The mood of the art market remains subdued, fallen from the delirious highs of recent years, with galleries and auction houses victims of the sub-prime crisis, bankrupt banks, and Bernard Madoff investments. Yet, New York has seen worse, though perhaps not in recent years, with a proven resilience that allows it to stay at the center of the art universe. As is true with everything else in the city, the art scene offers something for every inclination, from the old European masters, to the American mid-century greats, to the experimental conceptual expressions of today. There’s just always something going on, and as much as I wanted to, I had to tell myself I couldn’t possibly see everything in one visit.
Like any tourist on the lookout for a good bargain (read: Cheap Pinay), I made sure to schedule our visit to the MOMA on a Friday afternoon to take advantage of Target Fridays. From 4 pm onwards, the discount retail chain underwrites entrance fees, and the public can enter the museum for free. The line to get in snakes around the block to 54th St, much like lining up for Space Mountain at Disneyworld, made up of mostly European tourists who don’t see why they have to fork out US$20 plus tax on other days when the museums in their side of the pond cost next to nothing to see. I introduced the kids to my favorite giants, Bacon, and Rauschenberg, and Max Beckman, as we toured the requisite galleries for Picasso, Matisse, Klimt. Van Gogh’s Starry, Starry, Night had been taken down, off to Amsterdam on loan. As they spent time in the musuem shop, I caught the Martin Kippenberger retrospective, The Problem Perspective, in the top floor. Unfortunately, I could only take photos of the exhibit entrance, a wall of exhibit posters designed by the artist himself, and of his installation “Happy End to Franz Kafka’s Amerika“. While I did not really care for his work before, viewing the show gave me renewed insight and respect for his prodigious output, termed by the New York Times as “messy and raucous” pieces, an aesthetic that undoubtedly influenced a host of young artists today.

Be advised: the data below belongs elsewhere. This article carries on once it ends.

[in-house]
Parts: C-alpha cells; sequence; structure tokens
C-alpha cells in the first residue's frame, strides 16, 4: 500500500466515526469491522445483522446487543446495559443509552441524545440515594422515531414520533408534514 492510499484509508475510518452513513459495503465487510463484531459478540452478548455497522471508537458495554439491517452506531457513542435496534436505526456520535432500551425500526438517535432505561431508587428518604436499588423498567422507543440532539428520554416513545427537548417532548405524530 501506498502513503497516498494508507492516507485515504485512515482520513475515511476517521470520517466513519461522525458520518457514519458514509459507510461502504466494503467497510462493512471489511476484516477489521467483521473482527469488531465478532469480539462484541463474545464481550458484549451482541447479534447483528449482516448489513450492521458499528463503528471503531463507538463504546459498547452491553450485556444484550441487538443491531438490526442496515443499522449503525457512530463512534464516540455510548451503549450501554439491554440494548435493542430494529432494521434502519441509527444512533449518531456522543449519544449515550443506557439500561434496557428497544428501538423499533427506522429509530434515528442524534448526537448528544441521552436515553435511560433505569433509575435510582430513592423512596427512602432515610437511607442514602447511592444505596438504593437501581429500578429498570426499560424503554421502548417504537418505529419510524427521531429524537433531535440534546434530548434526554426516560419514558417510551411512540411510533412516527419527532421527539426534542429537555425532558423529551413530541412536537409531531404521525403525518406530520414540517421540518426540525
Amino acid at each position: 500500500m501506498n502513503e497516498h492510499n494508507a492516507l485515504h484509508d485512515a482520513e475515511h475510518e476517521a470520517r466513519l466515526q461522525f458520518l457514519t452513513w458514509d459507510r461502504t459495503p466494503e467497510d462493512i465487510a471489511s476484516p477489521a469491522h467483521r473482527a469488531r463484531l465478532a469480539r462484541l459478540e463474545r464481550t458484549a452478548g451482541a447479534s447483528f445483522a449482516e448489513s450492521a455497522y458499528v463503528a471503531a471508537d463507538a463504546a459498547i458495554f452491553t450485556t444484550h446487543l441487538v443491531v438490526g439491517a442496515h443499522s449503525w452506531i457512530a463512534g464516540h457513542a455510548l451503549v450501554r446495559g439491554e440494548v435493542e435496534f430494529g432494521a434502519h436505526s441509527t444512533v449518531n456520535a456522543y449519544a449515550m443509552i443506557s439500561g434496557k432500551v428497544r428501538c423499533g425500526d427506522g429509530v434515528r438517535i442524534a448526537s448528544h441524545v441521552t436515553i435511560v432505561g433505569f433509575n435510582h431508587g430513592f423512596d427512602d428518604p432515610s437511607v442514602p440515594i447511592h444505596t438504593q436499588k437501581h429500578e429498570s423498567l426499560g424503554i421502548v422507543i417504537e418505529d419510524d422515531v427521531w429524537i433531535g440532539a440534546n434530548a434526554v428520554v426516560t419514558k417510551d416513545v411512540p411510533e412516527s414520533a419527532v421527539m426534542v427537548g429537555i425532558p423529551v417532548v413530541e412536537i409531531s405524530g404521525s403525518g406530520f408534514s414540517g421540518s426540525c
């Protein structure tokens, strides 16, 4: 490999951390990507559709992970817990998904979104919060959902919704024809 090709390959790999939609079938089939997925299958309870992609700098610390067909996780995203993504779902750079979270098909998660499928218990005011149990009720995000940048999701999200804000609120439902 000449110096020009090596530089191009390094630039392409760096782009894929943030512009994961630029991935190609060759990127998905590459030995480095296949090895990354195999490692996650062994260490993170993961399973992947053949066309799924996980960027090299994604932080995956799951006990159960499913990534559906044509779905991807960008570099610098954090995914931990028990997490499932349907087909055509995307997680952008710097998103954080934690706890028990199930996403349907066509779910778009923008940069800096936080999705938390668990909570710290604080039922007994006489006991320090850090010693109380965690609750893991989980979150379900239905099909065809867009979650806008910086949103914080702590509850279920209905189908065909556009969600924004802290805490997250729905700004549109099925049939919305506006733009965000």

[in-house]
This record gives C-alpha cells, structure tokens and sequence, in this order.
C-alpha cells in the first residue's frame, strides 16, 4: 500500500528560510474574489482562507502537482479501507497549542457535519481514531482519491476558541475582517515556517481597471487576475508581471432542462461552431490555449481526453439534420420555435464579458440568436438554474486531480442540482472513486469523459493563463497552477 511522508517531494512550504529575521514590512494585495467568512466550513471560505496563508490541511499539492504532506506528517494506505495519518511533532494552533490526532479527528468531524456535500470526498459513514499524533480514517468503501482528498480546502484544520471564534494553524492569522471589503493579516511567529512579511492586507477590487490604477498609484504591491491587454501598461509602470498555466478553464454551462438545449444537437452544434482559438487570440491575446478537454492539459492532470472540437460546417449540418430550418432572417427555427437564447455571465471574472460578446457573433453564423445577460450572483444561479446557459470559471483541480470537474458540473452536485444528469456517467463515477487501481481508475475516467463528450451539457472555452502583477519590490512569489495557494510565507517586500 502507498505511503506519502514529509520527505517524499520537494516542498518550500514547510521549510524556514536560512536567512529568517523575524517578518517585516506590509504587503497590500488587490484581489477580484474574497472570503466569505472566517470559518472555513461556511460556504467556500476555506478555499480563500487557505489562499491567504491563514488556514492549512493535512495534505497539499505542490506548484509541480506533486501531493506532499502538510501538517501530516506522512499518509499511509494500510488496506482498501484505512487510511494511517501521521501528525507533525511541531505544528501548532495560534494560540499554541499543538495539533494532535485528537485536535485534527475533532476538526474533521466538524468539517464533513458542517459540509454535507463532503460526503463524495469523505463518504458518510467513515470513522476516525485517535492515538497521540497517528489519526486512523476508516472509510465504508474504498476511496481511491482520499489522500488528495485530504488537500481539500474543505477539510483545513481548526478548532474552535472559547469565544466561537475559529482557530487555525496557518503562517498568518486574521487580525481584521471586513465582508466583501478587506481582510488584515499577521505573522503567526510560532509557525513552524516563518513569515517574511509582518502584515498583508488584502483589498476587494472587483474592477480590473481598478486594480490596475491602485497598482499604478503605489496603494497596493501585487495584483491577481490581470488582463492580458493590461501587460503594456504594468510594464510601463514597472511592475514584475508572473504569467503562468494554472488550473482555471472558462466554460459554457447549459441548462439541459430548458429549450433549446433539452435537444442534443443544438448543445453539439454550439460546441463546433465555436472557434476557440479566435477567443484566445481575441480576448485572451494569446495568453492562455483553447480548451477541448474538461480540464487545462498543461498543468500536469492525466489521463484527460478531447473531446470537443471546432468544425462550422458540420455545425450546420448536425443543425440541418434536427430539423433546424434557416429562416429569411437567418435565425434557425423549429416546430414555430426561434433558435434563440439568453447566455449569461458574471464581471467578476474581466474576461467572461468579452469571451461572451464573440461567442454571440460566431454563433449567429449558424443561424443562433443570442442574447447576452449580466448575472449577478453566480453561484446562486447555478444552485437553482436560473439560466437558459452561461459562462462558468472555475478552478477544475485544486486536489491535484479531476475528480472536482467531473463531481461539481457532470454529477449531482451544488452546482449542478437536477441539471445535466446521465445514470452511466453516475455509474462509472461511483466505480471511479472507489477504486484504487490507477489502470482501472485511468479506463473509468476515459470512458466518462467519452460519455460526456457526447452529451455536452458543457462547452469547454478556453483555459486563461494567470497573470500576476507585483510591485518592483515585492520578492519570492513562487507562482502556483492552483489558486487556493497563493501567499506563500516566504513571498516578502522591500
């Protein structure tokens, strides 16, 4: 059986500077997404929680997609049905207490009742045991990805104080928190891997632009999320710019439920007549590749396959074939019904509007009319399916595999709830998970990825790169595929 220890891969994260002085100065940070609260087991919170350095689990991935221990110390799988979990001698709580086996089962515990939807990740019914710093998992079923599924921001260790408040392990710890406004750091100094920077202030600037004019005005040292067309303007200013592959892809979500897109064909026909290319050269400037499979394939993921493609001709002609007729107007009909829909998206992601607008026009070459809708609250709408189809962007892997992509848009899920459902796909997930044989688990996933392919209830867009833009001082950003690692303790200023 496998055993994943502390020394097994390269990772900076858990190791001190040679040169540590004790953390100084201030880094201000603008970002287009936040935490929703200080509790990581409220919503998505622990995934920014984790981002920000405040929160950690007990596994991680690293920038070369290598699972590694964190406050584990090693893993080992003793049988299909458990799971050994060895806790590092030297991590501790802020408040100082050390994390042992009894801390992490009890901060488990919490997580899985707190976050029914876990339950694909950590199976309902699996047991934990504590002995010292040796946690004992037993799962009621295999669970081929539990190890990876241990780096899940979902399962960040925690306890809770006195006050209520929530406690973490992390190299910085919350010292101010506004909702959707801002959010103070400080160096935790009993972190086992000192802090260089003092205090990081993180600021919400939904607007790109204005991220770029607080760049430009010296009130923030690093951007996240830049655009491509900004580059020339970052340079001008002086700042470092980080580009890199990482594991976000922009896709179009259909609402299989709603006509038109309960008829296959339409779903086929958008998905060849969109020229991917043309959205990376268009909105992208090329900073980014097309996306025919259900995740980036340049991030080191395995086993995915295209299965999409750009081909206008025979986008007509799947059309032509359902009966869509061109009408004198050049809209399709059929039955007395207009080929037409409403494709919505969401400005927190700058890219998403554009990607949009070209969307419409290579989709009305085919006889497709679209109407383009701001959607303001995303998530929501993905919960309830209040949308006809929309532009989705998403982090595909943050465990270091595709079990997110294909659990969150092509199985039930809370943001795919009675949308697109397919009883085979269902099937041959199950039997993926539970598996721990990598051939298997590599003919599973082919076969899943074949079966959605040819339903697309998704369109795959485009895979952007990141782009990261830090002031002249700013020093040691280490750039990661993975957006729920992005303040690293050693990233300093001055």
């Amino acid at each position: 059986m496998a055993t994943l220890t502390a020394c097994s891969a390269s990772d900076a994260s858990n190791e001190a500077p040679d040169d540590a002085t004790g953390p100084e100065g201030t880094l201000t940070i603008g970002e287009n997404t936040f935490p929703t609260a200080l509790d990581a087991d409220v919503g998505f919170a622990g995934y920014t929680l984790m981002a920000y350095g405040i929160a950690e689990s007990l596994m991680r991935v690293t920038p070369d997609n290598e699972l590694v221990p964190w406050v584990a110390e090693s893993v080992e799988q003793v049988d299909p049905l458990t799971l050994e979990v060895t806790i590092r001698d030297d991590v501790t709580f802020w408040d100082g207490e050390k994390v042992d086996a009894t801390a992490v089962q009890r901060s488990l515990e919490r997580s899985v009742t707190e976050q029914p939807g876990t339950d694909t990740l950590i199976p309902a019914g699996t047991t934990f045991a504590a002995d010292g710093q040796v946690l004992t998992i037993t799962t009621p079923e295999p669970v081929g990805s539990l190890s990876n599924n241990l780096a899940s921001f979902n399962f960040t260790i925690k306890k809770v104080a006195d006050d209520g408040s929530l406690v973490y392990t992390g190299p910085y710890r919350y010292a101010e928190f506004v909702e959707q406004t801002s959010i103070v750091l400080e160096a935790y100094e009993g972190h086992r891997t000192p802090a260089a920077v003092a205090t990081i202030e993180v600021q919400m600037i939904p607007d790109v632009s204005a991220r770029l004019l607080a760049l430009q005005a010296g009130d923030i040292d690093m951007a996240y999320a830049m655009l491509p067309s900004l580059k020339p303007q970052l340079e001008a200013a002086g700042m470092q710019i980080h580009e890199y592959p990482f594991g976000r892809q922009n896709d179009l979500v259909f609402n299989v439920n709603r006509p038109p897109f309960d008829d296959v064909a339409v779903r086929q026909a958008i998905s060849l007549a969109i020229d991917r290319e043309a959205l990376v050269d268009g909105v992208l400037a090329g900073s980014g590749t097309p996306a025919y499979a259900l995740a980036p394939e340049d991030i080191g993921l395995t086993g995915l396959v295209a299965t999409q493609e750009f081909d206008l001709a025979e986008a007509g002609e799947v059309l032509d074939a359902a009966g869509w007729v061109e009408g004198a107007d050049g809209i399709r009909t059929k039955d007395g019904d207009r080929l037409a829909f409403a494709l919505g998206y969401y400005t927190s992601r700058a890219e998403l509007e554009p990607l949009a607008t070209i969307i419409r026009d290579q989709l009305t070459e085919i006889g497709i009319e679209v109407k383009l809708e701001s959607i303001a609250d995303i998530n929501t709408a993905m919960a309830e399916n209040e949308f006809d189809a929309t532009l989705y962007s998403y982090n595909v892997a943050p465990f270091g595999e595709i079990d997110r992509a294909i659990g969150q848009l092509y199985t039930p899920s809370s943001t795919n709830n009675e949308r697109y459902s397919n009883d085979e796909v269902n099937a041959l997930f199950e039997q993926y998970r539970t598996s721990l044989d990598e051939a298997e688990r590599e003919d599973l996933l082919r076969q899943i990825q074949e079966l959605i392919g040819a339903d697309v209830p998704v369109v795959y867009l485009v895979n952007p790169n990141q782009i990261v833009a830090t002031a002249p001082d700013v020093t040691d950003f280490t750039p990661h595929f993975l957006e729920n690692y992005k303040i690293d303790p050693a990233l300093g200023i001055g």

Jayson Oliveria actually comes to mind.
Kippenberger whetted my appetite for contemporary art, so much so that I eschewed visiting Medieval art at the Cloisters in Central Park, or reacquainting myself with Vermeer at the Frick, for a day spent trawling the galleries of Chelsea. Stretching for about ten blocks from 19th to 29th Sts, between 1oth and 11th Avenues, the Chelsea Gallery District houses hundreds of art spaces, interspersed here and there with fashion retail and ateliers (both Calvin Klein and Stella McCartney hold offices in the vicinity). I found the streets quiet, unusual for a Thursday, the day designated for galleries to close late and hold openings and other activities. Only a few of the galleries had any
spectators, a sure sign of the financial crisis rearing its ugly head. I preferred it that way, perfect for viewing art. And although the Chinese superstars of just a few months ago seemed to have fallen out of fashion, a good number of spaces featured young contemporary Asian artists: Chinese, Japanese, Korean, Taiwanese, Pakistani, Indian.
I started off at Arario, the Korea-based group that currently has one of the biggest single spaces in Chelsea. The lady manning the
reception desk very nicely helped me plan my itinerary, giving me tips on which shows I should not miss. In one of the galleries at the back, they had the one and only work by a Filipino artist in the whole of the district, Leslie de Chavez’s Darkness In The Cave. A pity that not more of our artists can make their mark in the New York art scene when so many of the other Asian artists do. Arario itself promotes Korean artists, and I saw a few works for their upcoming show by Hyung Koo Kang. For his larger than life portraits, he applies acrylic on his canvases via
aerosol sprays and cotton buds, resulting in works finished flawlessly.
Just across the street from Arario, Stefan Stux featured Phanton Landscapes by Israeli artist Penny Hes Yassour. She filled the gallery with her landscape drawings juxtaposed against hanging net-like sculpture made from a secret mixture of rubber and paint.